Can I make this happen?

How do I?

What happens if?

How does it work in relation to… and so many more powerful questions. It’s any wonder children are exhausted at the end of the day. They work so hard navigating their way through childhood!
 
Child directed has been a buzz word for as long as I can remember. With invitations to play so thoughtfully set out that Miss 2 had spoken about last week were knocked down in 2 seconds and not revisited again .
To me child directed is where you sit and listen and watch. I don’t mean supervise but really watch what the child/ren are doing. If you are really lucky you may even hear what they are talking about. I tend to follow up a serious interest as soon as possible; if I can. I give them the tools to move on with their current fascination. Otherwise I’ll gather the resources and next time that line of development appears I’ll introduce it. Having said all that being out in nature more often than not offers the children the next path from their interest.
 
These aspects all are integral parts of nature play but not all parts. Nature play is a living, growing, evolving concept. Not even the children know where it may take them. This is the beauty of nature play. You never know what’s around the corner and nether did I as I stepped forward into nature play based Family Day Care.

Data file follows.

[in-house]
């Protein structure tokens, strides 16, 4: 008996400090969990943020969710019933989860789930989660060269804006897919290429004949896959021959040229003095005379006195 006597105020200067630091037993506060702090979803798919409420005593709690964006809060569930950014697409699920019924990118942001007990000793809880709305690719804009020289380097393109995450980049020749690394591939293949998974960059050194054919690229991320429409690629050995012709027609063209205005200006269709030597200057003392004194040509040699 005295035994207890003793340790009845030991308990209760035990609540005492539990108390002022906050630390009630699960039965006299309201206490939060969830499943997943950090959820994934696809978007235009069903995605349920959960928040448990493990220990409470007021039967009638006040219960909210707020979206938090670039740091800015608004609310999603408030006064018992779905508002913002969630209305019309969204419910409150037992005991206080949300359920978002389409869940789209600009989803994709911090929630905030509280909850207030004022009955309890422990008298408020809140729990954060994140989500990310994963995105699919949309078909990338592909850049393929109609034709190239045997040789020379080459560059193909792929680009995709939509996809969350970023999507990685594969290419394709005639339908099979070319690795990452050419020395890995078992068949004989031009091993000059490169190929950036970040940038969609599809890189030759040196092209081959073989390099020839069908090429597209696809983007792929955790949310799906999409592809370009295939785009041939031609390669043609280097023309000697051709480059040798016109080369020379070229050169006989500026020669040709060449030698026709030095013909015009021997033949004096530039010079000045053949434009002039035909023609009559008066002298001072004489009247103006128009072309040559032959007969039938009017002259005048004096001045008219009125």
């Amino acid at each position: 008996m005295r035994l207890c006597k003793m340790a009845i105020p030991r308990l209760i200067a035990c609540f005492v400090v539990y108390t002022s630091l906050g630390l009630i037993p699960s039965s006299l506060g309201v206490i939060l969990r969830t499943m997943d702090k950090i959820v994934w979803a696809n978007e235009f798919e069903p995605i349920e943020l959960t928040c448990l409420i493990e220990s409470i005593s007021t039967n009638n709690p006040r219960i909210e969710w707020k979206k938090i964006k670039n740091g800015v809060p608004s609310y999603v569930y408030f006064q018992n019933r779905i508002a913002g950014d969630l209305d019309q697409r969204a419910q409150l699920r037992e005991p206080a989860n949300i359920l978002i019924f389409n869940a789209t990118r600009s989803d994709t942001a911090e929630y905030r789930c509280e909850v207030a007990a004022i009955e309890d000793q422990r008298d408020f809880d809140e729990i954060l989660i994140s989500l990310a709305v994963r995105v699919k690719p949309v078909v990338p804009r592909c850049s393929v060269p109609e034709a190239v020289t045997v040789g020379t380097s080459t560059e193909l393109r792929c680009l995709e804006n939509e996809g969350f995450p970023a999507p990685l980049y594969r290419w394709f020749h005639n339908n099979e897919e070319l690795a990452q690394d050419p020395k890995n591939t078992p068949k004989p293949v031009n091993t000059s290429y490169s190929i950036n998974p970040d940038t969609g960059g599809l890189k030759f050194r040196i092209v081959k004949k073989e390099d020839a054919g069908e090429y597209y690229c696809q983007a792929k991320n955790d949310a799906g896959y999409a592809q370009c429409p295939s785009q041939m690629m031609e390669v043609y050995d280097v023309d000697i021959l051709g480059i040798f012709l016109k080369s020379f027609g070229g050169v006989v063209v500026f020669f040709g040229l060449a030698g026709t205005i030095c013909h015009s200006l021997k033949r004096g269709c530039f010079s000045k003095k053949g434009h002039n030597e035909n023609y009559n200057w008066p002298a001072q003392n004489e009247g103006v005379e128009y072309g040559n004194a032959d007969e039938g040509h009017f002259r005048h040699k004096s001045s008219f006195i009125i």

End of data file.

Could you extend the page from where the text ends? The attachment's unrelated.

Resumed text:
I really hadn’t seen any Family Day Care based services when I first realised my path and I certainly had no one to ask. So as I always do I put it out into the world to see what came back. Within a few months I’d found out about a Scheme called Inspired Family Day Care. They were new, but from what I’d read about their philosophy it was the direction I wanted to take. I emailed them and followed up with a couple of phone calls. We talked for a long time. After years of feeling disillusioned I had found my new home. Within 6 months I was registered and had signed up.
Sunshine and Puddles Family Day Care was born.

 
Saying that leaving what I’d known for 10 years was scary was an understatement. It was safe and predictable. And that kept the children safe. It took me time to find my feet and at first I felt like I was drowning. So many decisions to make. So much had to change in my thinking too. It’s not like all the answers are all laid out for you. It’s different for everyone. You have to find your own path. So for the first 6 months I started working on my service environment.
Sold my softfall mats.
Slowly got rid of a lot of my plastic resources.